JMU Community Calendar, Fall 2012 : Page 3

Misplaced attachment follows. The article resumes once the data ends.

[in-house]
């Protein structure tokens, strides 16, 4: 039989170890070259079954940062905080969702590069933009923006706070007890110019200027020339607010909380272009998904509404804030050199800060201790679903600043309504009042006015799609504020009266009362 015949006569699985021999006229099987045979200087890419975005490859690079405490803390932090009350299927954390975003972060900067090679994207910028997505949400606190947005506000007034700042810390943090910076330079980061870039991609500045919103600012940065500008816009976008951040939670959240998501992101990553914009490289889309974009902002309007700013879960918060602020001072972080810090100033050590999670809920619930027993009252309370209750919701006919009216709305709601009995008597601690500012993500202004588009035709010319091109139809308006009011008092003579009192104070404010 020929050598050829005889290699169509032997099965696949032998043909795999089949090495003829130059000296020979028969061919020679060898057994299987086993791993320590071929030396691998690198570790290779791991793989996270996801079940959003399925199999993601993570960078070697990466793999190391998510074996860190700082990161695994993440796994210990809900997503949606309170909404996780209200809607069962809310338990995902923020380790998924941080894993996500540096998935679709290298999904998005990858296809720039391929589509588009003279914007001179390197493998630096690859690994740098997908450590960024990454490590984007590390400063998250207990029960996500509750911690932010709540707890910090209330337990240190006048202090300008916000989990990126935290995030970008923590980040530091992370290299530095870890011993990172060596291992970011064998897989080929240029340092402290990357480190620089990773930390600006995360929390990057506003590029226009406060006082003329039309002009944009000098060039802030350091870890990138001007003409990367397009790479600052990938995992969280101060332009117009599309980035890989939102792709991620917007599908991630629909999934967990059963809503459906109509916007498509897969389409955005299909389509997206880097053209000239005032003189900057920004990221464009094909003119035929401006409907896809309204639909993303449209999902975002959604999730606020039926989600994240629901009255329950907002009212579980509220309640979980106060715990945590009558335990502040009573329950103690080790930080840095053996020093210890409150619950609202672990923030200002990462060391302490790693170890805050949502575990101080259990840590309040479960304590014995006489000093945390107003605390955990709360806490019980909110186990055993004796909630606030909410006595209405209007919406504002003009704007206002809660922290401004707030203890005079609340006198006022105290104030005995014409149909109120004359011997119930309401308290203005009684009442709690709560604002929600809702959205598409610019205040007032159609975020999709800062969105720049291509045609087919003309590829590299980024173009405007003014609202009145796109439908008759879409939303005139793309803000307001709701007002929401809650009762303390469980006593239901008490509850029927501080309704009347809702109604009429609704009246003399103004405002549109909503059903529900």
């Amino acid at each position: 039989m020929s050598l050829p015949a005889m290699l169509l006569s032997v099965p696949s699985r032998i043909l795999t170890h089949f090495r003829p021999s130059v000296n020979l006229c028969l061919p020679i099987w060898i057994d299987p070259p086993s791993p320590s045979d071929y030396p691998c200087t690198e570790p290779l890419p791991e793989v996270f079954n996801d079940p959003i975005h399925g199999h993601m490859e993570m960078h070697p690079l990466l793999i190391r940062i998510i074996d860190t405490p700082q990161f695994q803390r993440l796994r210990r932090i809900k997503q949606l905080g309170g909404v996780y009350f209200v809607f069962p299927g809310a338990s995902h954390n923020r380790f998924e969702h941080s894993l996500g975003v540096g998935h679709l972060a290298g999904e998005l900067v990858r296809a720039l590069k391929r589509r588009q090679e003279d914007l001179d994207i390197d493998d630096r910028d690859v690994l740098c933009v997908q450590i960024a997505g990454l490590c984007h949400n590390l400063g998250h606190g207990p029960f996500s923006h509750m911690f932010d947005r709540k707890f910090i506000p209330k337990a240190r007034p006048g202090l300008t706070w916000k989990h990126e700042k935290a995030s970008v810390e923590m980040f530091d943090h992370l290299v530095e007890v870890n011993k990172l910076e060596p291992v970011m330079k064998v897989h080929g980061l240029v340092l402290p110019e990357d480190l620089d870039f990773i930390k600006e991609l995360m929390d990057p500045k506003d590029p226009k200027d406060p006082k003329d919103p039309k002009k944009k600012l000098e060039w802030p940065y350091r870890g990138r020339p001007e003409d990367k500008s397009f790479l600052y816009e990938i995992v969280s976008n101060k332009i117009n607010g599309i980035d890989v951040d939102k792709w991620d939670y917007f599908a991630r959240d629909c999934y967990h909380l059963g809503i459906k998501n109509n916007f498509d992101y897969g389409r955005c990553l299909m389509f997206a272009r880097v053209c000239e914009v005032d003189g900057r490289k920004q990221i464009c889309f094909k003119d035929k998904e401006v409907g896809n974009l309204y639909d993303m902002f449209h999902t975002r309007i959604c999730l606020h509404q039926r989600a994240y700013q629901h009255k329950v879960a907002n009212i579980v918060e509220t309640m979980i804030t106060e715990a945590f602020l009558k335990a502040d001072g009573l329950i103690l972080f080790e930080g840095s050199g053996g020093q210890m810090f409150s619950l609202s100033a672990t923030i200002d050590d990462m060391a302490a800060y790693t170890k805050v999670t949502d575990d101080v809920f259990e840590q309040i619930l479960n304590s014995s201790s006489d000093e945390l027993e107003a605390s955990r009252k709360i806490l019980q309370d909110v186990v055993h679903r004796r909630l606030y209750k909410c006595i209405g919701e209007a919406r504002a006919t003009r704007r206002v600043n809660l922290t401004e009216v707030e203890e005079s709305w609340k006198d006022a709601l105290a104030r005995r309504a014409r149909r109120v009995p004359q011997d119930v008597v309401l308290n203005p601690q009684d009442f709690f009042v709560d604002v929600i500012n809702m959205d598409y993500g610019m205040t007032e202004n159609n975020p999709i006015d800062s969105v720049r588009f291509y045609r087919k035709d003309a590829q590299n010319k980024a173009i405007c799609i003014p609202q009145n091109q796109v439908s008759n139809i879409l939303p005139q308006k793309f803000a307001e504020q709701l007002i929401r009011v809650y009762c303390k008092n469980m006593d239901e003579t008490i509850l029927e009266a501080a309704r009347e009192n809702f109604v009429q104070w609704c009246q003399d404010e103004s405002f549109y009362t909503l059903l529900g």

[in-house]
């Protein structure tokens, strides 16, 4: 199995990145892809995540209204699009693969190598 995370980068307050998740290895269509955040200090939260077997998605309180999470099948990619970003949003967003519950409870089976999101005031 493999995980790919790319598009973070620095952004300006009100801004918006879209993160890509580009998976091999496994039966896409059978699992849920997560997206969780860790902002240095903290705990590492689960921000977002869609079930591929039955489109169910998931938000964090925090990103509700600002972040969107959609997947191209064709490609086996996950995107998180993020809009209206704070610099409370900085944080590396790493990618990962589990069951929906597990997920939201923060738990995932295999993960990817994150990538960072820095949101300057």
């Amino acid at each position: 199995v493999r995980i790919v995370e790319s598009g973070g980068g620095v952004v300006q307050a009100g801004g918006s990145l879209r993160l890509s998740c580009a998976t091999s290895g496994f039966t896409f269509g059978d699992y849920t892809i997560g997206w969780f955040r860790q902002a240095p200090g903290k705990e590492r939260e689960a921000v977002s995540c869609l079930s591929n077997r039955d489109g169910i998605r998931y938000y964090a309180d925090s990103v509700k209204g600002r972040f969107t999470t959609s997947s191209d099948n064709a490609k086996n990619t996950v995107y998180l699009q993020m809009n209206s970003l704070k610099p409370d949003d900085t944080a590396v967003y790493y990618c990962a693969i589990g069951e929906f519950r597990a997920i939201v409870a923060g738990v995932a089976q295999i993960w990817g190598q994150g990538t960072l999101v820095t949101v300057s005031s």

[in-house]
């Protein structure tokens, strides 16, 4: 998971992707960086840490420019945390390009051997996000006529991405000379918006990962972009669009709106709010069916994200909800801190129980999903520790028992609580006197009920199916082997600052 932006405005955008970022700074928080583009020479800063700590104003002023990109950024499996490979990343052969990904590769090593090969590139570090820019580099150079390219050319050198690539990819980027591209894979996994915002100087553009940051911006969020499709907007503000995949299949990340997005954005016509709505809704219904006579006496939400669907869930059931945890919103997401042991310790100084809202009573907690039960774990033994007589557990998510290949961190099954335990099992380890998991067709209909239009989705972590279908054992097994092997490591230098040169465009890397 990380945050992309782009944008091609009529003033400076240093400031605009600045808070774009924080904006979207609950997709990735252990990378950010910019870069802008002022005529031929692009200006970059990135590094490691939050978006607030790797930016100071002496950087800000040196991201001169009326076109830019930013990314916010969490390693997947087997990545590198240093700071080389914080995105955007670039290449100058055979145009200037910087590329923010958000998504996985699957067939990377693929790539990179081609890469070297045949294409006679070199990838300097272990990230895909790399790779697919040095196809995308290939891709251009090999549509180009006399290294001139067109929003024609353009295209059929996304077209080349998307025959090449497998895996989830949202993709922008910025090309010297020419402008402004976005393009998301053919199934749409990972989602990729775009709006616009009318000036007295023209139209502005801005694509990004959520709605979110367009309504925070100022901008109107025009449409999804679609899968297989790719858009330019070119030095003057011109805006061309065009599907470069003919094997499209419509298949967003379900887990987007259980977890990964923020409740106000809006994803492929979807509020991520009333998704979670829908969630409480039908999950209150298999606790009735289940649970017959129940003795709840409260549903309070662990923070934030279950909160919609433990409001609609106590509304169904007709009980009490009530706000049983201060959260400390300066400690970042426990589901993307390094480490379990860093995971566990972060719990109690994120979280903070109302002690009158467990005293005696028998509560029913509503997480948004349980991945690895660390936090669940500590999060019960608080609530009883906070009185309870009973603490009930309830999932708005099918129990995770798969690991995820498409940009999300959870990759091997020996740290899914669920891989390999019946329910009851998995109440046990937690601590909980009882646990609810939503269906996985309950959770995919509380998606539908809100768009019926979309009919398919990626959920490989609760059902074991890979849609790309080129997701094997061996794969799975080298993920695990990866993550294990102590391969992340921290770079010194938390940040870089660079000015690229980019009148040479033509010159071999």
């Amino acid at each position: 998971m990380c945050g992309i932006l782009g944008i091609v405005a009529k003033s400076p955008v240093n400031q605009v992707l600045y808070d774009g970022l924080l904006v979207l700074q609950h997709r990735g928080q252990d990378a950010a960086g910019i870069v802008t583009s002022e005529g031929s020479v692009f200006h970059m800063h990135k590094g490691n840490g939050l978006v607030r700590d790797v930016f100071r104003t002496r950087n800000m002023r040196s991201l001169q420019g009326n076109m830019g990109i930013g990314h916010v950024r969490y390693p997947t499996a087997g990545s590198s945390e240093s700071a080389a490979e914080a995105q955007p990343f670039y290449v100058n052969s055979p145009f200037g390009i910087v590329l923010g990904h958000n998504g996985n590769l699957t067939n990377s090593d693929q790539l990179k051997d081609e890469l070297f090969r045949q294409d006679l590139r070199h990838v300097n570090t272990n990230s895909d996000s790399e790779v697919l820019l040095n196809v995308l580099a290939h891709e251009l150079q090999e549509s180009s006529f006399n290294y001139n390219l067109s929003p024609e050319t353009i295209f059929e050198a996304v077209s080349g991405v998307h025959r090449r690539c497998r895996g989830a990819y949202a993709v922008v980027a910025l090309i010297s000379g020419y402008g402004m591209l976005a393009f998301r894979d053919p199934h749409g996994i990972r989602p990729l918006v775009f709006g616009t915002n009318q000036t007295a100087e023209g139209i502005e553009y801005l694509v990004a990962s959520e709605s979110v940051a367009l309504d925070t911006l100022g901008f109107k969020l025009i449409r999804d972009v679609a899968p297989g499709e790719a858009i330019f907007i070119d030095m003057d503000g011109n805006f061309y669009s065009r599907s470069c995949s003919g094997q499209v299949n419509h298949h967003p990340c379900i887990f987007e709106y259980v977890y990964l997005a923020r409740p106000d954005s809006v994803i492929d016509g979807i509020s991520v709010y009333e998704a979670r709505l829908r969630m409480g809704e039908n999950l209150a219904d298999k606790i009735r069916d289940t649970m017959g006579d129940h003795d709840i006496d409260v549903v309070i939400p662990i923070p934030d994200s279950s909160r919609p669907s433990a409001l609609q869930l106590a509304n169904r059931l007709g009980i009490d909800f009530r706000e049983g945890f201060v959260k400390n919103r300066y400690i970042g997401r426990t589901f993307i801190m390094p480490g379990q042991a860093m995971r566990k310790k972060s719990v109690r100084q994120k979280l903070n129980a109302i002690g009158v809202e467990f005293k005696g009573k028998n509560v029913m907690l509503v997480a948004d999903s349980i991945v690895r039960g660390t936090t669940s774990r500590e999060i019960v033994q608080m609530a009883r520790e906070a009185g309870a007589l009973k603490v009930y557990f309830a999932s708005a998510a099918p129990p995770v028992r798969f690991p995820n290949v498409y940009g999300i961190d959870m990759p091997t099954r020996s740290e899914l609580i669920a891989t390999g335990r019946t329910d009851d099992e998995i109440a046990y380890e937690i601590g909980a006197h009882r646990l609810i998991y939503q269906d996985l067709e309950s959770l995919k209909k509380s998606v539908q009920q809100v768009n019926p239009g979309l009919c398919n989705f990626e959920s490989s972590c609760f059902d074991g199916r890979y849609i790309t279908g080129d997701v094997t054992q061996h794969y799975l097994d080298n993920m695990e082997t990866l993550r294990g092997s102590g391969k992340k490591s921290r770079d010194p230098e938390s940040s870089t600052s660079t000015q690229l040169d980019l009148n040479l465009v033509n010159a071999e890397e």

Building blocks of learning T here’s nothing like Lego to bring out the budding scientist, engineer or mathematician in children. The evidence is the 900 FIRST LEGO League competitors aged 9-14 who con-verge — along with 2,000 coaches, parents and spectators — each December at JMU for one huge internationally recognized championship weekend of math and sci-ence challenges. Middle schoolers around Virginia and the District of Columbia begin preparing for these hands-on, interactive robotics competitions through teams coordinated primarily through school systems — including Harrisonburg City and Page County Schools, says JMU’s Dominic Swayne, head of the Virginia–DC FIRST LEGO League and Harrisonburg City School board member. Teams begin forming in the summer and can practice programming, work on design concepts and conduct general research. “The real competition begins when the details for the research project and robot missions are released worldwide on Aug. 28,” Swayne says, “so other than general experience there’s no specific advantage to teams that can start early.” Because the competition involves equal consideration to three judged areas (robot design, teamwork, research) as well as the robot competition, new teams can be just as competitive as experienced teams, Swayne explains. “Performance of the robot may vary greatly among teams, but the judged events are the great equalizer.” Forming a Lego League Team Harrisonburg City Schools: Contact Amy Sabarre at asabarre@harrisonburg. k12.va.us Page County Schools: Contact Shirley Weak-ley at shirleyw@pagecounty.k12.va.us Registering teams Participation is highly structured. Teams are registered through the national organization at www.usfirst.org. Registration is required to compete in any sanctioned competition and to acquire the current year’s field setup kit for the actual robot competition. Since 2007, JMU has served as the state headquarters for the Virginia – DC FIRST LEGO League. It is the largest Lego league in the world with more than 500 middle-school teams and 21 tournaments. Approximately 25 percent of the top teams from the regional events advance to December’s championship tournament at JMU, where 96 teams compete for the Champion’s Award. Learn more at www.jmu.edu/link/ lego. M www.usfirst.org. National registration is required to compete in sanctioned competi-tions and to acquire the current field setup kit for the robot competition. Central Virginia Regional Qualifying Tournaments Spectators welcome; admission free. Nov. 3 Harrisonburg, at JMU, College of Inte-grated Science and Technology Nov. 3 Martinsville, at Martinsville MS Nov. 10 Lynchburg, at Timberlake CS Nov. 17 Staunton, Location TBA FIRST LEGO League Tournament Spectators welcome; admission free. Dec. 8 and 9 State Championship Tourna-ment at JMU Give a Break and Take a Break! Community Caregiver Network Are you interested in becoming a trained volunteer who can step in to give overworked caregivers a break? The nonprofit Caregivers Community Network trains volunteers to provide in-home respite for family caregivers of frail elders and persons with demen-tia in Harrisonburg and Rockingham County. If you are a family caregiver and would appreciate this service, you can count on well prepared visits to offer you support. Fee subsidies/ scholarships are available and deter-mined at time of enrollment. Enroll-ments accepted on an ongoing basis. Call (540) 568–6682 for more information. Also: www.socwork. jmu.edu/Caregivers leGo le aGu e PhotoGr aPhs By holly marCus (‘03) Congratulations to Cub Run Elementary’s Super Teacher Margo Jantzi (’01M), a media center teacher at Cub Run Elementary School, has been selected to receive the Super Teacher Award from the Virginia Lottery. Rebecca J. Poma (’97M), Margo Jantzi (‘01M) Parent-Teacher hosted an “Out of this Association presi-World” family reading dent, nominated event, one of Cub Run’s Jantzi because “her most successful school functions with over 600 energy, creativity participants. and caring nature are contagious.” Read more about Jantzi and her award on the Be the Change blog: www.jmu.edu/ link/ superteacher. Fa l l 2 012 3